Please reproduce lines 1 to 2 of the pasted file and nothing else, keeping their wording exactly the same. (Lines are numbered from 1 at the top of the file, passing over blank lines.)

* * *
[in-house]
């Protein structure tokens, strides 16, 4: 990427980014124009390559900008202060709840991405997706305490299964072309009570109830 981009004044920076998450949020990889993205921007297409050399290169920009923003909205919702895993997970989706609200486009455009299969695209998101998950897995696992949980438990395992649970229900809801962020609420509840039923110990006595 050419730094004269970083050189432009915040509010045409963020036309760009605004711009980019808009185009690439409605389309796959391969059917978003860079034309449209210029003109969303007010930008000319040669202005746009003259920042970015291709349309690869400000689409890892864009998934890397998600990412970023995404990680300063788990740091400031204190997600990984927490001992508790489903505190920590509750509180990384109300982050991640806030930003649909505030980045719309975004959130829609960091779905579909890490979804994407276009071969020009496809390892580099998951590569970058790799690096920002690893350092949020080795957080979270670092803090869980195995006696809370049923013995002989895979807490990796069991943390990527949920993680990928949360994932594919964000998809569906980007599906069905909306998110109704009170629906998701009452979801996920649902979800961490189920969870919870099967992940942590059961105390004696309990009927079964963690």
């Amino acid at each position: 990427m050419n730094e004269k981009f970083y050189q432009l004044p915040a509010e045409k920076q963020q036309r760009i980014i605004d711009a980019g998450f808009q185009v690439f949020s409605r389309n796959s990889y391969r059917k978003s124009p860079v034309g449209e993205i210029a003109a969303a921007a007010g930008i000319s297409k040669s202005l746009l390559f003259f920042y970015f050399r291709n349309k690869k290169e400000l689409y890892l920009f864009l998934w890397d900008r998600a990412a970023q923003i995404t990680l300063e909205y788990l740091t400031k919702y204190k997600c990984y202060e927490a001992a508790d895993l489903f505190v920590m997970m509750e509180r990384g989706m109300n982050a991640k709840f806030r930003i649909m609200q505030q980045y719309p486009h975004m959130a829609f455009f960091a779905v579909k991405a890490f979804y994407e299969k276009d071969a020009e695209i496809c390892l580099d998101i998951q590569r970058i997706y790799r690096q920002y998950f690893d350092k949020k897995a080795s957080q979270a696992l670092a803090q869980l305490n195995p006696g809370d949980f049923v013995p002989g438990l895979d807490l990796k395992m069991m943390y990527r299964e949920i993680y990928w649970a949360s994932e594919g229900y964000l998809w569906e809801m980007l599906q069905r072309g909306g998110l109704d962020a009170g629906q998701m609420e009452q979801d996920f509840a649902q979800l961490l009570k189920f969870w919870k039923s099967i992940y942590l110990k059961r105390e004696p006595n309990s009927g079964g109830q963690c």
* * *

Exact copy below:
[in-house]
């Protein structure tokens, strides 16, 4: 990427980014124009390559900008202060709840991405997706305490299964072309009570109830 981009004044920076998450949020990889993205921007297409050399290169920009923003909205919702895993997970989706609200486009455009299969695209998101998950897995696992949980438990395992649970229900809801962020609420509840039923110990006595 050419730094004269970083050189432009915040509010045409963020036309760009605004711009980019808009185009690439409605389309796959391969059917978003860079034309449209210029003109969303007010930008000319040669202005746009003259920042970015291709349309690869400000689409890892864009998934890397998600990412970023995404990680300063788990740091400031204190997600990984927490001992508790489903505190920590509750509180990384109300982050991640806030930003649909505030980045719309975004959130829609960091779905579909890490979804994407276009071969020009496809390892580099998951590569970058790799690096920002690893350092949020080795957080979270670092803090869980195995006696809370049923013995002989895979807490990796069991943390990527949920993680990928949360994932594919964000998809569906980007599906069905909306998110109704009170629906998701009452979801996920649902979800961490189920969870919870099967992940942590059961105390004696309990009927079964963690």